Nervous stress can cause impressionable individuals to develop epilepsy, and depressive illness is a general comorbidity related to epilepsy [21
]. Nevertheless, understanding the heterogeneity of depression and epilepsy is difficult [22
] Antiepileptic drugs might ameliorate the symptoms of depression, as indicated in clinical studies. Curing depression will have positive effects on epilepsy and quality of life.
The anticonvulsant effects of 2a–2i, 3a–3r, and 4a–4g were evaluated using the MES test. The most efficacious compounds, 3n and 3q, exhibited ED50 values of 46.1 and 64.3 mg kg−1 and had PI values of 6.34 and 4.11, respectively, which were greater than those of phenobarbital or valproate. Therefore, 3n and 3q might be useful candidates as antidepressant drugs for curing depression in patients with epilepsy.
A disruption in the release of neurotransmitters in the CNS, such as serotonin, norepinephrine, and dopamine, has been proposed to be a characteristic of depression. The metabolic imbalance of monoamine transmitters is considered to be a fundamental neurochemical feature in patients with depression. Hence, patients could be treated by increasing monoamine concentrations in the CNS [23
]. We found that 2c
increased concentrations of serotonin and norepinephrine markedly without altering dopamine concentrations in mouse brains, in a similar manner to that seen with the positive control fluoxetine in the FST. A cure for patients with major depression is deemed to include an increase in levels of serotonin or norepinephrine [24
]. Thus, the antidepressant activities of 2c
could be reflected by measuring levels of serotonin and norepinephrine in the CNS.
4. Method and Material
4.1. Reagents and Instruments
Positive drug: fluoxetine (purity > 99%) was purchased from Sigma. Melting points were measured by the melting point apparatus (WRS-1B, Shanghai, China). Infrared spectra (IR in KBr) were recorded using FT-IR1730 (Bruker, Switzerland). 1H and 13C NMR spectra were recorded on an AV-300 (Bruker, Switzerland), and the chemical shift values are in ppm relative to the TMS or solvent peaks. Mass spectra were recorded on MALDI-TOF/TOF mass spectrometer (Bruker Daltonik, Bremen, Germany). Main reagents were purchased from Aldrich Chemical Corporation (Shanghai, China).
4.2. Synthesis of Benzo[d]thiazol and Benzyloxybenzo[d]thiazole Derivatives 2a–2i, 3a–3r
A solution of benzo[d]thiazol-2-ol (3.0 mmol), anhydrous K2CO3 (3.0 mmol) and 5 mL DMF was stirred in a round-bottomed flask for 1 h at 60 °C, then, 1.2 mmol of alkyl bromide or substituted brominated benzyl compound was added slowly to the reaction solution. The reaction solution was refluxed for 5 h, the reaction was monitored by TLC. DMF was evaporated under reduced pressure, the residue was washed with water, filtered, dried and the crude product was crystallized from MeOH. The yield, melting point, and spectral data of each compound are given below.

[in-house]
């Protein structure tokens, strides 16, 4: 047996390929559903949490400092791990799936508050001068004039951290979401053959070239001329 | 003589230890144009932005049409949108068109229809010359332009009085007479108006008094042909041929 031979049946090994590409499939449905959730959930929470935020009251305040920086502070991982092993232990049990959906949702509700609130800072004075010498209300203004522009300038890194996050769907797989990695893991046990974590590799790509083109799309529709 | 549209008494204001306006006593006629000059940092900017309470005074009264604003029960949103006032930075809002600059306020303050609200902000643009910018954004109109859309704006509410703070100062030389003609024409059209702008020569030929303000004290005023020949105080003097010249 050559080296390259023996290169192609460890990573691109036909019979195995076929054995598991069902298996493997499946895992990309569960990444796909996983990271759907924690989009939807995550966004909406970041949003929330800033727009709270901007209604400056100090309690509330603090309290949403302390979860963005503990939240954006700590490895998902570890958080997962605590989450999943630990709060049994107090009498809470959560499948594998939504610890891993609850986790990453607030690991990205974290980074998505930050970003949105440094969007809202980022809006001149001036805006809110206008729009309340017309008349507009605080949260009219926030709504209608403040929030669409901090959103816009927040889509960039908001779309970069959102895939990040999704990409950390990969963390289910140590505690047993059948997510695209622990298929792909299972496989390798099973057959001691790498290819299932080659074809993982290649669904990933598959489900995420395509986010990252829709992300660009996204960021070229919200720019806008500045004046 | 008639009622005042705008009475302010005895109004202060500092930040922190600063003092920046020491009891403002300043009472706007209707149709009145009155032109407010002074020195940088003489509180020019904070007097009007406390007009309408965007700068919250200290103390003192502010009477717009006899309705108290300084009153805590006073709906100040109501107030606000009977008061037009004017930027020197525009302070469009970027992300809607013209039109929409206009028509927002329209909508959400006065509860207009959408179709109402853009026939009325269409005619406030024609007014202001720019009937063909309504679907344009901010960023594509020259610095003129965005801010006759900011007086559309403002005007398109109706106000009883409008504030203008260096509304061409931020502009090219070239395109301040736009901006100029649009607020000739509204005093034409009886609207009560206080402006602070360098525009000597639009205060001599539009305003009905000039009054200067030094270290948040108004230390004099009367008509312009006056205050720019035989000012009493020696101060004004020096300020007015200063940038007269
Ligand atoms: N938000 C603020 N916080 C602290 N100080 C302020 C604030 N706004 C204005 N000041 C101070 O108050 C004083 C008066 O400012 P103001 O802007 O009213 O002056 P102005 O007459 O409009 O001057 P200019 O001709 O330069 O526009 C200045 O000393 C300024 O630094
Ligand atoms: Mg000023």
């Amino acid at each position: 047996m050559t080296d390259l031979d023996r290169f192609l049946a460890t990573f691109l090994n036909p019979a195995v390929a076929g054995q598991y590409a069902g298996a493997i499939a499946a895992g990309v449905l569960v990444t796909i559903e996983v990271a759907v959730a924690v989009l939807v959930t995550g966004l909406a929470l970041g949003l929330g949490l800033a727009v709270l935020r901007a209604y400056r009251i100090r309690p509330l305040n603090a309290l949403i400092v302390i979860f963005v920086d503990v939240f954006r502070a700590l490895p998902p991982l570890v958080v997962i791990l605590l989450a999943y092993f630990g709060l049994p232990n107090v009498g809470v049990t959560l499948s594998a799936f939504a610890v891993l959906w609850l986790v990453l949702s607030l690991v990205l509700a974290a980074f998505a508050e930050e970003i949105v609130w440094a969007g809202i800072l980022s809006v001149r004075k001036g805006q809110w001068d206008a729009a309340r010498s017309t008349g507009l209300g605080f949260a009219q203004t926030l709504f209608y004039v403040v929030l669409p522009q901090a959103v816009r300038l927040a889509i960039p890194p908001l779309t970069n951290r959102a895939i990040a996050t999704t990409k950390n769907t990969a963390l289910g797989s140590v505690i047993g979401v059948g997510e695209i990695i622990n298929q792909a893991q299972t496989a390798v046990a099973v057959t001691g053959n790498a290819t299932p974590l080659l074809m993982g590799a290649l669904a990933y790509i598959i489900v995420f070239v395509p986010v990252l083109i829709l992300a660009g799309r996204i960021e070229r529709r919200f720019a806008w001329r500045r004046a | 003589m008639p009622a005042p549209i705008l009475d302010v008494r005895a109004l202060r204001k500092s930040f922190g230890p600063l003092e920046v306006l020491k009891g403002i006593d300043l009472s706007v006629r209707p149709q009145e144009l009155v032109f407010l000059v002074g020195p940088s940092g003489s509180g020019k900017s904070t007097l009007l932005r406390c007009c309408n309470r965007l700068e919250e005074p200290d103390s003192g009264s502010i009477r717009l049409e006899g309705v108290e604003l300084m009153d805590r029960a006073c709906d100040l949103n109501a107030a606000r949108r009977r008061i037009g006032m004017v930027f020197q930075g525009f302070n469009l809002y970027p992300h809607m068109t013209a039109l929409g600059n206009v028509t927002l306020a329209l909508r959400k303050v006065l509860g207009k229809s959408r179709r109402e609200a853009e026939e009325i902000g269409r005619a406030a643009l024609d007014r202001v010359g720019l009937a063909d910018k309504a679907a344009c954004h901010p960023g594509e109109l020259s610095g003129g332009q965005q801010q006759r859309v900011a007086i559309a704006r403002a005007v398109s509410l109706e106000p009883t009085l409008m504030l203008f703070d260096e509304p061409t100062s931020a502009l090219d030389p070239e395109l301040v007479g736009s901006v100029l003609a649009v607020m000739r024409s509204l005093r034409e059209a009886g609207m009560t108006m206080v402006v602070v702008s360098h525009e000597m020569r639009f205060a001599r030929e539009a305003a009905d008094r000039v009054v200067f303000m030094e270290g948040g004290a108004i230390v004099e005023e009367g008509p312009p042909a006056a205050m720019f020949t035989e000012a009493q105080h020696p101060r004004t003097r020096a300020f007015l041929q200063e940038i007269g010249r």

4.3. Synthesis of Ethoxylbenzo[d]thiazole Derivatives 4a–4g
A mixture of benzo[d]thiazol-2-ol (3.0 mmol, 0.5 g), 1,2-dibromoethane (3.0 mmol, 0.6 g) and anhydrous K2CO3 (3.0 mmol, 0.4 g) was refluxed in DMF for 1 h, after the completion of the reaction (as monitored by TLC), DMF was evaporated and the precipitated product was washed with deionized water, dried. Then, 2-(2-bromoethoxy)benzo[d]thiazole (3.0 mmol, 0.8 g), 10 mL of a mixture of NaOH and substituted phenol was refluxed in EtOH for 2–5 h. After the completion of the reaction (as monitored by TLC), the solution was filtered and washed with 10% HCl and water. The crude product was recrystallized from MeOH. The melting points, yields, and spectral data of 4a–4g are given below.
4.4. Experimental Animal and Compounds Treatment
Male ICR mice (20 ± 2 g) were purchased from the laboratory of animal study of Zhejiang Academy of medical sciences. Before the experiment started, mice were tamed for 1 week. During and before the test, mice were kept at 23 ± 2 °C for 12 h, at day and night circle, and tap water and standard food granules were provided. The procedures were adopted according to the National Institute of Health Guide for the Care and Use of Laboratory Animals and approved by the Ethics Committee of our Institution in this study. All the test compounds were dissolved in PEG-400 (polyethylene glycol-400). Other drugs were dissolved in 0.9% NaCl (isotonic saline solution). Fluoxetine, phenobarbital, and valproate were used as positive controls and the vehicle as the negative control. All the test compounds and other drugs were administered intraperitoneally for 30 min in the FST, the volume of the drug solution and vehicle was 0.1 mL/20 g of mice.